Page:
Dell Case on Parallel Import/Trade Mark Exhaustion

Dell Case on Parallel Import/Trade Mark Exhaustion

Key Words: parallel import, trade mark exhaustion, national exhaustion, international exhaustion


In this case, three Indian importers filed Bills of Entry for import clearance of Dell laptops. These laptops were imported into India from China. On examination of the goods it was found that they were subject matter of an alert which was issued in relation to the registration of trade mark filed by Dell India Pvt. Ltd. under the Intellectual Property Rights (Imported Goods) Enforcement Rules, 2007[1]. The matter was forwarded to Dell India for getting their ‘No Objection’. The right holder (Dell India) did not grant any authorization in respect of the said consignments and joined the proceedings. The goods were later examined for independent opinion which indicated that all the said laptops bearing the Dell brand were genuine products manufactured by Dell company in China.



  1. The plaintiff submitted that the said consignments were prohibited goods under Rule 6 of the said Rules read with Section 11 of the Customs Act, 1962.
  2. The three importers in this case were not permitted authorized to use the Dell Trademark, hence, import by them was an act of infringement  under the law.  Any act of importation of the  goods bearing the mark of the registered proprietor holder without the importer being a registered proprietor or permissible right holder was statutory infringement under Section 29 of the Trademarks  Act, 1999.
  3. Relied on Single Judge Bench decision in Samsung Electronics Co. Ltd. v. Kapil Wadhwa


  1. The exception carved out by the said section protected lawful importers who imported branded products which were lawfully acquired even if some other person(s) was the exclusive distributor in respect of those products.
  2. Notes on clauses for Section 30(3) states that-  “sub-clause (3) and (4) recognize the principle of “exhaustion of right” by preventing the trade mark owner from prohibiting on the ground of trade mark right, the marketing of goods in any geographical area, once the goods under the registered trade mark are lawfully acquired by a person.” Thus, as per Section   30(3), the  rights  of  the trademark proprietor in trademarked goods  are  exhausted when the goods are first put on the market anywhere in the world.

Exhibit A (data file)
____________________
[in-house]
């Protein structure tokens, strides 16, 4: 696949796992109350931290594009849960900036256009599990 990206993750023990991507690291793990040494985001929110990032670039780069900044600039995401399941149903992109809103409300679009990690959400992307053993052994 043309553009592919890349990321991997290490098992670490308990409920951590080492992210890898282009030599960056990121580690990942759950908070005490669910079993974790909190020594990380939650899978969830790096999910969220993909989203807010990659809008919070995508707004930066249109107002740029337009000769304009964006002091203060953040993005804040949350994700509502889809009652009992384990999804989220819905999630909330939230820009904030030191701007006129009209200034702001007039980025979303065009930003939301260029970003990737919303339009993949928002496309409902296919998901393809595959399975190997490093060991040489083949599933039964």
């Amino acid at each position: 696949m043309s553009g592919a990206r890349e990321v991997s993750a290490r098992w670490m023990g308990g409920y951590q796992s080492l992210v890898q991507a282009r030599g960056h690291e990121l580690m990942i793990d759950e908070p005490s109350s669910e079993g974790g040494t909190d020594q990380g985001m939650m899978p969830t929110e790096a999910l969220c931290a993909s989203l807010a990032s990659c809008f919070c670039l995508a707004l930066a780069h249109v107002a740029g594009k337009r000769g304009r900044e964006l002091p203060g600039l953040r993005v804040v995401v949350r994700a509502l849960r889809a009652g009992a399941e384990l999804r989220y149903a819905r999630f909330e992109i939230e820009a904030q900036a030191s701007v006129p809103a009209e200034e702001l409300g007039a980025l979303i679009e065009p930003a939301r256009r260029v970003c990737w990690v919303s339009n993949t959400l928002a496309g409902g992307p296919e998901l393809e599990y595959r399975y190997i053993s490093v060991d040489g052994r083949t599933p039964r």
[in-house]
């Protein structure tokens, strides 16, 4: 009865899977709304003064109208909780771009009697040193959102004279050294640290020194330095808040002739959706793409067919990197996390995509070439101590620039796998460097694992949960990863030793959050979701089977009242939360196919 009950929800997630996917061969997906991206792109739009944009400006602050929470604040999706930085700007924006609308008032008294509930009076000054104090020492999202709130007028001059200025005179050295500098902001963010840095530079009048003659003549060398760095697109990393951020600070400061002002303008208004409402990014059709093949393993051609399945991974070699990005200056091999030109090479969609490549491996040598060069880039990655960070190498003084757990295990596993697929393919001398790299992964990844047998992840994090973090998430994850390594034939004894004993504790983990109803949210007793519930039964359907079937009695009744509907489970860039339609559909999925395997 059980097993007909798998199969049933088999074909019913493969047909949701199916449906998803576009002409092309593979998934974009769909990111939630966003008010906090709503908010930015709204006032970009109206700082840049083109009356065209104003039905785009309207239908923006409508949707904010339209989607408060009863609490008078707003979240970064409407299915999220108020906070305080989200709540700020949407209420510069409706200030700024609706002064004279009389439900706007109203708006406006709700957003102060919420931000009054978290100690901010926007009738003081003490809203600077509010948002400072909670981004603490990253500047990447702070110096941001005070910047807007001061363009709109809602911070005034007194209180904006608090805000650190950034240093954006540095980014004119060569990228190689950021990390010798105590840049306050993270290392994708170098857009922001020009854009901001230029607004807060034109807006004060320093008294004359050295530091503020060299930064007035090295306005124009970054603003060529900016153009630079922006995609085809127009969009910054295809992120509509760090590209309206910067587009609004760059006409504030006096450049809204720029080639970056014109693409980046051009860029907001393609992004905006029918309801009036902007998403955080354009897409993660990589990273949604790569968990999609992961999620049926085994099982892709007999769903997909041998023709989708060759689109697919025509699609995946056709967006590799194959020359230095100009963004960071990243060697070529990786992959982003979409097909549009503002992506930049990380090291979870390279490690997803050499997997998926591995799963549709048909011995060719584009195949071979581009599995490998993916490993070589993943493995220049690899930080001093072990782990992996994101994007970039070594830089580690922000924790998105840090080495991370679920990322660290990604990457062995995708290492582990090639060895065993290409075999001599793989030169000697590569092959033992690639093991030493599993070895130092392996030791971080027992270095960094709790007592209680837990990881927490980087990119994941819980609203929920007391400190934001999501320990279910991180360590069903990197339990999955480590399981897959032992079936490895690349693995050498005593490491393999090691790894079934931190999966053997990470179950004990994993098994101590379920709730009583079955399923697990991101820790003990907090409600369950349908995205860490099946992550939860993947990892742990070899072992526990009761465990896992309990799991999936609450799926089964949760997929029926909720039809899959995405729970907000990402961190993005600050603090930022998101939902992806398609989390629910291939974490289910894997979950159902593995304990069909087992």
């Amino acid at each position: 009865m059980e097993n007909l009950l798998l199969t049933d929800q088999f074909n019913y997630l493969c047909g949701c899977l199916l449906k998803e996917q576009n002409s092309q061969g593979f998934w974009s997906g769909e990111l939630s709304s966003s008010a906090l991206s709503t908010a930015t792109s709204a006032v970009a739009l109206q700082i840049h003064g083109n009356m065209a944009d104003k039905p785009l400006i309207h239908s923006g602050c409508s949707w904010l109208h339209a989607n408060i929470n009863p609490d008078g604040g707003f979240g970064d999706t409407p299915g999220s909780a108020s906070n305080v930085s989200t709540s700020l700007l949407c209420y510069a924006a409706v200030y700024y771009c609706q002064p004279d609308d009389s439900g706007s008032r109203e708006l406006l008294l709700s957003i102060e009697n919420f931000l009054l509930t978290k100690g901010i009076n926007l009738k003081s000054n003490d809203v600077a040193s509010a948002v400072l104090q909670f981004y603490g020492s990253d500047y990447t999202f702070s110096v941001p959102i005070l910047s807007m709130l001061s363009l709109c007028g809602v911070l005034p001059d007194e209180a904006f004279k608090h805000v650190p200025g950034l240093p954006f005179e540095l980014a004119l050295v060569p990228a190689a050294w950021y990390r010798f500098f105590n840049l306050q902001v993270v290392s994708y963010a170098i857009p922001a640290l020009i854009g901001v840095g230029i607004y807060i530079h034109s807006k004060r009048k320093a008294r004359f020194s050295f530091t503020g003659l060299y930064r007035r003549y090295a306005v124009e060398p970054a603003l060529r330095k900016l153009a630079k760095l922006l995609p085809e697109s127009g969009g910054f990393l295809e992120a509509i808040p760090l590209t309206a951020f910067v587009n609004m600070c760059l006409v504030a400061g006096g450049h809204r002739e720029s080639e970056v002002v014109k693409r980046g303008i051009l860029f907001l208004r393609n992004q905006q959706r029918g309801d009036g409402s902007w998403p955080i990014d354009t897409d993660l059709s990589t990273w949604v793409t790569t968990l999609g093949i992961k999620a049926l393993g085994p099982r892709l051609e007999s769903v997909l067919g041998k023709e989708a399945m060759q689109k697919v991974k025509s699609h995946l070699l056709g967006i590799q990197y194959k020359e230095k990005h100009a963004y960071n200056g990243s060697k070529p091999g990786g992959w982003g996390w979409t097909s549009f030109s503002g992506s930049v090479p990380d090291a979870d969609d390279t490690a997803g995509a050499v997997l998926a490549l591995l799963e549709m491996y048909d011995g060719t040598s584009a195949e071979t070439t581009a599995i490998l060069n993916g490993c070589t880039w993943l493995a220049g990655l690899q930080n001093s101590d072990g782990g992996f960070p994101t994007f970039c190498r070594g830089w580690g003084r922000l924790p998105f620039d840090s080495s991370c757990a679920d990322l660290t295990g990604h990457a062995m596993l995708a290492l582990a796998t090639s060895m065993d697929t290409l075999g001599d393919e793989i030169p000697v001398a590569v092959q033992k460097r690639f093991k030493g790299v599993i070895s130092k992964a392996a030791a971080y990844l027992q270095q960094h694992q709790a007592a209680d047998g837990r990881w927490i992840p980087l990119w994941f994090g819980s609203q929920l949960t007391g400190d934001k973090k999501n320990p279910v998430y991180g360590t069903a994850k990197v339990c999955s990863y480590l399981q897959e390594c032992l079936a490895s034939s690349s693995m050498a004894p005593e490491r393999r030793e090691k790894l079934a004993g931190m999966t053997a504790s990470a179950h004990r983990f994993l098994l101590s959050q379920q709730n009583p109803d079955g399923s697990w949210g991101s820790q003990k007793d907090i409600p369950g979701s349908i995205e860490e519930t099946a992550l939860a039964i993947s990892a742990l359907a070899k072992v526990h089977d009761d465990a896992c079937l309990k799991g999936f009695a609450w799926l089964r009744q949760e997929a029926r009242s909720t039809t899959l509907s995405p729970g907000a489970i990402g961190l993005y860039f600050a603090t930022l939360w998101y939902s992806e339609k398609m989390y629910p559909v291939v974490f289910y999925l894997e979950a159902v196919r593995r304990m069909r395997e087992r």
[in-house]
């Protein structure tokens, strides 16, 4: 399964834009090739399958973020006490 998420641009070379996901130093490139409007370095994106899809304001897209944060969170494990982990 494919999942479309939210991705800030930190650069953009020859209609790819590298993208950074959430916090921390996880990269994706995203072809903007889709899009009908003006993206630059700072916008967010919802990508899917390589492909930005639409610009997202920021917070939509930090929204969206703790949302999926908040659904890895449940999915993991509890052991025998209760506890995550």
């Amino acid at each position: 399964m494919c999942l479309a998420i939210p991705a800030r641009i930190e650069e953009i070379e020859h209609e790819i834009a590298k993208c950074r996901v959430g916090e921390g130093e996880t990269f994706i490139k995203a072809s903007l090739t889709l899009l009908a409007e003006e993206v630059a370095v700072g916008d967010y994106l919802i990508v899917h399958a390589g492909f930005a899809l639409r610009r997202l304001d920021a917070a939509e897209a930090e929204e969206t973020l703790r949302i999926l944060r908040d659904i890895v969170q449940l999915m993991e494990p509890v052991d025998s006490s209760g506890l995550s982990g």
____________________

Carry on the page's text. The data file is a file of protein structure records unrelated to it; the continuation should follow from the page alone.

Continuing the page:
3. Section 30 (4) of the Trade mark Act had no application in the present case as there was no change or impairment in the original condition of the goods after the goods was put on the market.
  4. For the purpose of Trade Mark Act, Section 29(1) & 29(6) of the Trade Marks Act, 1999 should not be referred in isolation but Section 30 (3) should also be taken into account.
  5. The concept of international exhaustion provided in section 107 A of the Patents Act, 1970 and in section 30(3) of the Trademarks Act, 1999 and in section 2(m) of the Copyright Act were similar and such provision was in tune with the national policy on exhaustion of rights.
  6. Relied on Division Bench judgment in Kapil Wadhwa v. Samsung Electronics


The Customs Commissioner passed an order in favour of the three importers, based on interpretation of Section 30(3) (b) of Trade Marks Act, 1999, which provided that where the goods bearing a registered trademark are ‘lawfully acquired’, further sale or other dealing in such goods by the purchaser, or by a person claiming to represent him, is not considered an infringement by reason of the goods having been put on the market under the registered trademark by the proprietor or with his consent. However, such goods should not have been materially altered or impaired after they were put in the market.

Only those goods in relation to the Trade Marks Act, 1999 are prohibited goods under Section 11 of  the Customs Act, where  false  trade  marks  of  false  trade  description  have  been  applied. As the imported  goods are found to be genuine, the import of the same are not prohibited by the Custom notification [Notification  51/2010-Cus.(N.T.)].

They also noted that the provision of the Intellectual Property Rights (Imported Goods) Enforcement Rules, 2007 was not discussed  in the Single Judge Bench decision in Samsung vs. Kapil Wadhwa.

OUTCOME: Goods imported did not infringe IPR of of the right holder M/s Dell India Pvt. Ltd.


[1] herein after the Rules

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